28. It is not clear from the evidence produced at trial when Merchant Works, Inc. was created, but the company applied for merchant accounts in December of 2007. (Tr. Exs. 700, 701, 702.)

         29. Spinks applied for at least three merchant accounts on behalf of Merchant Works (d/b/a Growing Rich With Google, Rebates Millionaire, and Grant A Day) to process sales of IWorks products. In each of the applications, he identified himself as an owner/officer of Merchant Works. (Tr. Exs. 700, 701, 702.)

         30. Spinks assisted in testing websites as part of his role in helping set up merchant accounts for Easy Google Profit, and IWorks product. (ECF No. 2001 at 177; Tr. Ex. 321 (ECF No. 1243-10).)

         31. Tr. Ex. 2405 contains a list of 15 merchant accounts Spinks helped set up for IWorks through Swipe and Cynergy Data (page 1) and Jet Processing (page 2). (ECF No. 2001 at 224; Tr. Ex. 2405.)

         32. Spinks was familiar with the IWorks products for which he set up merchant account, and knew about IWorks' practice of including upsells with core products. (ECF No. 2001 at 133, 141.)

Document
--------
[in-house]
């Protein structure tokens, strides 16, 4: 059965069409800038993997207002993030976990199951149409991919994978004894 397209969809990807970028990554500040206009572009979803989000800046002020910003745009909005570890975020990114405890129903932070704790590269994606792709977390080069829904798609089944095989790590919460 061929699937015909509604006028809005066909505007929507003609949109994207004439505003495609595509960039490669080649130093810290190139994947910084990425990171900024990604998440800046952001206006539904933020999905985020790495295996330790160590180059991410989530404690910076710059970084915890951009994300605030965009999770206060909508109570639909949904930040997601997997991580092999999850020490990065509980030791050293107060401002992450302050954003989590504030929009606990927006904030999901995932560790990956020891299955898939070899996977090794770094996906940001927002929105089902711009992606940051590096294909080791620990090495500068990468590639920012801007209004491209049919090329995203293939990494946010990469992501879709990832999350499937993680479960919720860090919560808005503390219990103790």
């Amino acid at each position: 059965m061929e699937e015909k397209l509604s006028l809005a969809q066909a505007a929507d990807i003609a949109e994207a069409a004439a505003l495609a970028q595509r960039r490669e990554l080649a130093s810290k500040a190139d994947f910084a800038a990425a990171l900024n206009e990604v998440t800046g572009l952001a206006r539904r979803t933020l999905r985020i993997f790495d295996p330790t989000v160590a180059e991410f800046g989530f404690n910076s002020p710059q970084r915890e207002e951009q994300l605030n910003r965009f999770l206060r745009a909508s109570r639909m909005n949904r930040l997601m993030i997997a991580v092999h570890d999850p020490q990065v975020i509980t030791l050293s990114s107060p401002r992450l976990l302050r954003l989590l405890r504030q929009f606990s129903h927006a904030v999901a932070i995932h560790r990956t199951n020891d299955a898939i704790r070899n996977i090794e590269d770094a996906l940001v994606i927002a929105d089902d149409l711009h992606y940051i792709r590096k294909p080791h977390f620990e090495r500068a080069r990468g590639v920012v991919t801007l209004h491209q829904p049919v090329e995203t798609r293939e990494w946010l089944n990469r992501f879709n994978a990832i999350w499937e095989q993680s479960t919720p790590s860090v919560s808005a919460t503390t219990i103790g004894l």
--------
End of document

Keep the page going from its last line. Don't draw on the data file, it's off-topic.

33. Spinks also knew that IWorks' grant program included a membership. (ECF No. 1240-7 at 46.)

         Dealing with Chargeback Problems

         34. A chargeback is a reversal of a sale; it typically occurs when a cardholder wants a sale reversed for various reasons including fraud. The cardholder files a dispute with the bank that issued the credit or debit card to the consumer. (ECF No. 2000 at 25.)

         35. Visa has established at least 20 reasons codes for chargebacks. The card-issuing bank enters the reason code into the Visa system based on the conversation the bank had with its cardholder. (Id. at 26-27.) Reason code 83 is for fraud. The predominant code associated with the IWorks chargebacks was 83, fraud chargebacks. (Id. at 26.)

         36. During the period 2008-2010, Jeremy Johnson and IWorks were in the Visa chargeback monitoring program because “they had an excessive number of fraud chargebacks.” (Id. at 16.)

         37. IWorks entered the MasterCard ECM program in 2008. (Id. at 92.)

         38. The average chargeback rate for IWorks, when it was in the MasterCard monitoring program, ranged from 1.7% to 5% across several acquiring banks. (Id. at 95.)

         39. IWorks was placed on the MATCH list by IWorks' acquiring banks 19 times. (Id. at 97.)

         40. Spinks knew that Visa and Mastercard both placed IWorks into monitoring programs due to high levels of chargebacks. (ECF No. 2001 at 145-46.)

         41. Spinks received, but testified that he did not review, a number of different reports discussing IWorks' chargeback problems.[1] (Id. at 135; Tr. Exs 338, 342-44, 352, 355-57, 720.) Spinks participated in numerous meetings where IWorks' chargeback problems were discussed. (ECF No. 1999 at 185-87, 194-95; ECF No. 2001 at 147-49.)